We see a lot of people panicking about whether to go VAT-registered when they start up their business. We get asked questions about it a lot, and the decision you make can influence your financial success.

We’ve answered all the most frequently asked questions in this post, and added a question that you should be asking, that you might not have considered – what about Making Tax Digital? At the time of writing, we’re about to embark on the biggest change to the tax system in 20 years, that will affect all VAT registered businesses, and it’s something you’re going to need to consider when you’re weighing up your choice.

But, let’s start with the basics

What is VAT?

When we say VAT, we mean Value Added Tax. VAT is the amount of tax added to the value of goods or service you buy. So, all VAT-registered businesses must charge VAT on the goods and services they provide. The standard VAT rate is 20 per cent, which means you must add 20 percent to all sales. The good news is that VAT-registered businesses can claim back any VAT they are charged. HMRC will offset the amount you are charged against the VAT you owe from making sales of your own.

Can anyone register?

There are some services, like education, that are exempt from VAT. If you only sell goods that are exempt, you don’t need to register.

For a full list of goods and services that are VAT exempt, see here.

Outside of those exempt goods and services, there are 3 different rates of VAT:

Standard Rate

Most goods and services that are aren’t classed as reduced or zero rated.

Reduced Rate

There is a reduced rate of 5% on certain consumer goods, including fuel and energy saving products.

Zero Rate

This means that the goods are still VAT taxable, but the rate of VAT charged to the customer is 0%. Books, newspapers, children’s clothes and shoes all fall under this category.

For a full list of reduced or zero rate goods and services, see here. But do be wary that rates can change!

Does my income have an effect?

Though you can, of course, voluntarily register, if your sales exceed £83,000 per annum, then you must register for VAT. This is the “VAT taxable turnover” so you do need to be aware of how VAT could affect your business as your grow.

Now let’s delve a little deeper…

Why do business owners voluntarily register?

 Though it’s a decision that requires careful consideration, there are some benefits to going VAT registered:

Credibility

Having a VAT number can give the impression that a business is legitimate and larger than it is, which can increase the possibility of obtaining work.

Access to the flat rate VAT scheme

If you’re a business with a low level of outgoings, you can benefit from the flat rate VAT scheme, where you charge VAT to your customers as normal, but only pay a set percentage of your total sale to HMRC, meaning you may make a small profit.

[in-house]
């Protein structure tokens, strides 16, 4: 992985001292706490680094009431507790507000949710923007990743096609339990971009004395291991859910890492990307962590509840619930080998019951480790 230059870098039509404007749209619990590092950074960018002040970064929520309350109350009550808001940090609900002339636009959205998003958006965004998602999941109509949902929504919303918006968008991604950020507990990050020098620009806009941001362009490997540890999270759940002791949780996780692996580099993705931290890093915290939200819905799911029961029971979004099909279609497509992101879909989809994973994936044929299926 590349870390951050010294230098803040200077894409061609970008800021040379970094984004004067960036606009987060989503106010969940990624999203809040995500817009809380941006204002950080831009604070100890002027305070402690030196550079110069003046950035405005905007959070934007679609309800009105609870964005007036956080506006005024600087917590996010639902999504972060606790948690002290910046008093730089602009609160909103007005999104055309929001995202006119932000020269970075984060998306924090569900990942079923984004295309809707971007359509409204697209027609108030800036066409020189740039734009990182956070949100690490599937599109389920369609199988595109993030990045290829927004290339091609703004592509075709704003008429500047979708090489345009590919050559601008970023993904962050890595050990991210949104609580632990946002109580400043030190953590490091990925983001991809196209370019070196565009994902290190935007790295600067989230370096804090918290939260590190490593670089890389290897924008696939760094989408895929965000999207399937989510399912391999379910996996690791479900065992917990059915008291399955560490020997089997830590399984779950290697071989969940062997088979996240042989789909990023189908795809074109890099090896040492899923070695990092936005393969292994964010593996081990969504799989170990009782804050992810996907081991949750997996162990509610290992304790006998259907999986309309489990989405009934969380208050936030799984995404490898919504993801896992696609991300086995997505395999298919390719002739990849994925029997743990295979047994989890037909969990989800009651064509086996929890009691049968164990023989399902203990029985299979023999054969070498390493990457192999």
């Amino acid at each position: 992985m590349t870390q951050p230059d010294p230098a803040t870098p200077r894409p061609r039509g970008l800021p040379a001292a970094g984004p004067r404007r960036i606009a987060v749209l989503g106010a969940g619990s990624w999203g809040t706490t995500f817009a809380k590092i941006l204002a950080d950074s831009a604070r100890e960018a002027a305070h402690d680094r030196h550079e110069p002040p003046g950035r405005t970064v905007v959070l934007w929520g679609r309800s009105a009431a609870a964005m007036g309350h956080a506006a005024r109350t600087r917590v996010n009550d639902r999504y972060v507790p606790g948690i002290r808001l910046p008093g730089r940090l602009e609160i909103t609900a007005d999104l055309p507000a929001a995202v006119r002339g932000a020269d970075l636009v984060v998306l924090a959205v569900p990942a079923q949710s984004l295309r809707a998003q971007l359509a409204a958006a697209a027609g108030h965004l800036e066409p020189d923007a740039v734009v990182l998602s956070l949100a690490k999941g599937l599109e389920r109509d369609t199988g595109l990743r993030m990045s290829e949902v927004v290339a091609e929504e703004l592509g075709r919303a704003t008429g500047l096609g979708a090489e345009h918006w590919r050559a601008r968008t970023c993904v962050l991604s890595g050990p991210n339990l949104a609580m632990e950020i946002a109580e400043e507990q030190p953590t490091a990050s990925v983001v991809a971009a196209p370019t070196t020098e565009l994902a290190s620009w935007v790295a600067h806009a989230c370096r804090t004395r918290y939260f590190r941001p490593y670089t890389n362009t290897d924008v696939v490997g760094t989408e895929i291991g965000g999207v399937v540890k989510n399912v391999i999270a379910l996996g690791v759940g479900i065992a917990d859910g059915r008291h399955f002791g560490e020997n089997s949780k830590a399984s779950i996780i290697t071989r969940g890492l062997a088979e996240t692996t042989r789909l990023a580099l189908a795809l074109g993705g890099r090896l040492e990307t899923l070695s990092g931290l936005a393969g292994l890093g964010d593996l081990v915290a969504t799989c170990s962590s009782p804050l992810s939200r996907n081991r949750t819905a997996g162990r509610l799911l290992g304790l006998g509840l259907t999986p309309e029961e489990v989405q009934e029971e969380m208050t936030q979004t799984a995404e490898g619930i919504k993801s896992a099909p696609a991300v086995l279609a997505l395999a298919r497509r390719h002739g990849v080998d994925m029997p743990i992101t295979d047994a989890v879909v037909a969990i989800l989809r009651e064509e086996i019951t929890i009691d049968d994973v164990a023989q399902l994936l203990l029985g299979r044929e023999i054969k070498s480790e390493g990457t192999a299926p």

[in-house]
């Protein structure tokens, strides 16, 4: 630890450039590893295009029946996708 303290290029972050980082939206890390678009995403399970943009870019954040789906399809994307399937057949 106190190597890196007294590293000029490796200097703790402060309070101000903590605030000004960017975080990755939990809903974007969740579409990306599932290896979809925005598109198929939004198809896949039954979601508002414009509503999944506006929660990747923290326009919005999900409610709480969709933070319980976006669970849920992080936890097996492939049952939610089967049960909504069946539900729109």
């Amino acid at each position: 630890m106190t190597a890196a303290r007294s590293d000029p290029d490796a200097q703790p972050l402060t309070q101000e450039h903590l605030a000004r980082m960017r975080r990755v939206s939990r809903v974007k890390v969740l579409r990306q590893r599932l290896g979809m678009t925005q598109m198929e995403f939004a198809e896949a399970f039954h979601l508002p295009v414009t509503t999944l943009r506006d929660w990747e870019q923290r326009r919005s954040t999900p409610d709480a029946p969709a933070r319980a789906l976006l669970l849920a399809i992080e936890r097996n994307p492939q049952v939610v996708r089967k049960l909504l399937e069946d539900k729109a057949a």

For contractors

If you’re self-employed and find work through an agency, then you may be able to take advantage of the VAT flat rate scheme, because your outgoings are likely to be low. A domestic painter with taxable supplies of £30,000 – it’s not going to be beneficial, whereas a it would be for a commercial or industrial painter with the same level of supplies.

Are there disadvantages?

Along with the benefits, as with most things, there are potential drawbacks. 

Frequent submissions

You will be required to prepare VAT returns on a quarterly basis, and to submit them within one month of the quarter end. Is the amount of work involved worth it for the amount of VAT that can be reclaimed? How you go about reporting is where Making Tax Digital (MTD) comes in…

What does Making Tax Digital mean for VAT?

There are new rules

As mentioned earlier, Making Tax Digital is changing the way VAT returns are submitted to HMRC.

  • From April 2019, all VAT registered businesses above the VAT threshold will be required to keep and submit digital accounting records using a software that is compatible with HMRC. Manual records will no longer meet legal requirements.
  • This will be extended out to all VAT registered businesses from April 2020.

The reason we didn’t put this directly under ‘disadvantages’ is because, if you do decide the work in completing VAT returns quarterly is worth the return, you shouldn’t be scared away by Making Tax Digital. You don’t need to fear it, you just need to be ready for it. Though maintaining a digital record of your finances might seem daunting, it can really drive the growth of your business. You’ll have real time access to your figures, allowing you to be constantly monitoring your business’ performance and to make smart informed decisions about improvements that can be made.

It’s a lot to think about, isn’t it.

There are several reason you might want to consult an expert when making this choice:

You’re still unsure if it’s really worth it for your particular business

  • You’ve decided to do it, but you’re not sure where to begin with Making Tax Digital.
  • You’re ready to go VAT registered and you’ve got a good grip on Making Tax Digital, but you’re not sure what kind of software to purchase.

We’ve helped plenty of Business Owners in all of these situations. Don’t be afraid to ask the questions you need to before you make any changes.

Pop your details in the form below and one of our advisers will be in contact with you and can answer any of questions.

Want to find out more?

Call us on (01474) 853856 and we will put you in contact with one of our advisers, or send us an enquiry by clicking below.

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